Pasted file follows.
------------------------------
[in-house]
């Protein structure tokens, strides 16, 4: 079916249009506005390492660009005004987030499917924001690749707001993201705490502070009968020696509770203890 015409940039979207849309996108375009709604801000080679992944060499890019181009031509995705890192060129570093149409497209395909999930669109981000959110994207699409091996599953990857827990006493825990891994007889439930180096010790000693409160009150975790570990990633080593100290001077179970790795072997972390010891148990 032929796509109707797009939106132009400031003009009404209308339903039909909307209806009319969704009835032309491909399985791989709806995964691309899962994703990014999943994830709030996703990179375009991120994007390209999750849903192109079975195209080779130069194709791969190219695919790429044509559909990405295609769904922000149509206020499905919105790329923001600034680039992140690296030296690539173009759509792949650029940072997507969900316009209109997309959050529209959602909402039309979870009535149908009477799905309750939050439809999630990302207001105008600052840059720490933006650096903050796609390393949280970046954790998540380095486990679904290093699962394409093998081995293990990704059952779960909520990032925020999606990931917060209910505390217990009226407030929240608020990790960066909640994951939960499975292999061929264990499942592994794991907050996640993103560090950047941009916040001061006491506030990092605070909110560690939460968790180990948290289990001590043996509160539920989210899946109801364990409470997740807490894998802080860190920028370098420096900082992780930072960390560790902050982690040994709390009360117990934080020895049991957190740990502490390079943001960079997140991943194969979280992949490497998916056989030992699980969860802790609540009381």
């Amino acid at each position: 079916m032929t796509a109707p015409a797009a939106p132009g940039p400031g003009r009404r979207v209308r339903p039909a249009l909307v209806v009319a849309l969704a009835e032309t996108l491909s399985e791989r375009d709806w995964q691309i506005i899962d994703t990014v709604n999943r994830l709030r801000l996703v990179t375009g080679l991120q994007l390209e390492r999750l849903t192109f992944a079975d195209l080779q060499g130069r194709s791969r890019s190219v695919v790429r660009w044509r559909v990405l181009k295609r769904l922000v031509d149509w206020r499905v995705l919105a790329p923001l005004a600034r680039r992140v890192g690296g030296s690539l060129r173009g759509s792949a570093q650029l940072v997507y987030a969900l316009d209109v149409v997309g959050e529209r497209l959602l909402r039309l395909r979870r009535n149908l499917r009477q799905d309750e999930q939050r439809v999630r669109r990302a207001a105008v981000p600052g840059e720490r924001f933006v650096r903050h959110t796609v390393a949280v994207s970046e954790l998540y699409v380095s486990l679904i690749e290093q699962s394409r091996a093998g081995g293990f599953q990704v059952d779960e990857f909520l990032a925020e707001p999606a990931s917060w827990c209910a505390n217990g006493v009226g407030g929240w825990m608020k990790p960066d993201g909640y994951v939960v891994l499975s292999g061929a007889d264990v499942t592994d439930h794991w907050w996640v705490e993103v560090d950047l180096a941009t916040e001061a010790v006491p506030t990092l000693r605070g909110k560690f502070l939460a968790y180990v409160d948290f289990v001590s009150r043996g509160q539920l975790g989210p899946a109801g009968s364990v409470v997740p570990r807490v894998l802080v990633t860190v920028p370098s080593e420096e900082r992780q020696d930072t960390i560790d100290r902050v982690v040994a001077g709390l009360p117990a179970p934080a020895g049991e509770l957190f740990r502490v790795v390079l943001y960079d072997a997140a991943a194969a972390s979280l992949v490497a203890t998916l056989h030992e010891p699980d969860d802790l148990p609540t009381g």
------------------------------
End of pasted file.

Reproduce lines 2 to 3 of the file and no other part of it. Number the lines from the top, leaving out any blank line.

């Protein structure tokens, strides 16, 4: 079916249009506005390492660009005004987030499917924001690749707001993201705490502070009968020696509770203890 015409940039979207849309996108375009709604801000080679992944060499890019181009031509995705890192060129570093149409497209395909999930669109981000959110994207699409091996599953990857827990006493825990891994007889439930180096010790000693409160009150975790570990990633080593100290001077179970790795072997972390010891148990 032929796509109707797009939106132009400031003009009404209308339903039909909307209806009319969704009835032309491909399985791989709806995964691309899962994703990014999943994830709030996703990179375009991120994007390209999750849903192109079975195209080779130069194709791969190219695919790429044509559909990405295609769904922000149509206020499905919105790329923001600034680039992140690296030296690539173009759509792949650029940072997507969900316009209109997309959050529209959602909402039309979870009535149908009477799905309750939050439809999630990302207001105008600052840059720490933006650096903050796609390393949280970046954790998540380095486990679904290093699962394409093998081995293990990704059952779960909520990032925020999606990931917060209910505390217990009226407030929240608020990790960066909640994951939960499975292999061929264990499942592994794991907050996640993103560090950047941009916040001061006491506030990092605070909110560690939460968790180990948290289990001590043996509160539920989210899946109801364990409470997740807490894998802080860190920028370098420096900082992780930072960390560790902050982690040994709390009360117990934080020895049991957190740990502490390079943001960079997140991943194969979280992949490497998916056989030992699980969860802790609540009381």
């Amino acid at each position: 079916m032929t796509a109707p015409a797009a939106p132009g940039p400031g003009r009404r979207v209308r339903p039909a249009l909307v209806v009319a849309l969704a009835e032309t996108l491909s399985e791989r375009d709806w995964q691309i506005i899962d994703t990014v709604n999943r994830l709030r801000l996703v990179t375009g080679l991120q994007l390209e390492r999750l849903t192109f992944a079975d195209l080779q060499g130069r194709s791969r890019s190219v695919v790429r660009w044509r559909v990405l181009k295609r769904l922000v031509d149509w206020r499905v995705l919105a790329p923001l005004a600034r680039r992140v890192g690296g030296s690539l060129r173009g759509s792949a570093q650029l940072v997507y987030a969900l316009d209109v149409v997309g959050e529209r497209l959602l909402r039309l395909r979870r009535n149908l499917r009477q799905d309750e999930q939050r439809v999630r669109r990302a207001a105008v981000p600052g840059e720490r924001f933006v650096r903050h959110t796609v390393a949280v994207s970046e954790l998540y699409v380095s486990l679904i690749e290093q699962s394409r091996a093998g081995g293990f599953q990704v059952d779960e990857f909520l990032a925020e707001p999606a990931s917060w827990c209910a505390n217990g006493v009226g407030g929240w825990m608020k990790p960066d993201g909640y994951v939960v891994l499975s292999g061929a007889d264990v499942t592994d439930h794991w907050w996640v705490e993103v560090d950047l180096a941009t916040e001061a010790v006491p506030t990092l000693r605070g909110k560690f502070l939460a968790y180990v409160d948290f289990v001590s009150r043996g509160q539920l975790g989210p899946a109801g009968s364990v409470v997740p570990r807490v894998l802080v990633t860190v920028p370098s080593e420096e900082r992780q020696d930072t960390i560790d100290r902050v982690v040994a001077g709390l009360p117990a179970p934080a020895g049991e509770l957190f740990r502490v790795v390079l943001y960079d072997a997140a991943a194969a972390s979280l992949v490497a203890t998916l056989h030992e010891p699980d969860d802790l148990p609540t009381g």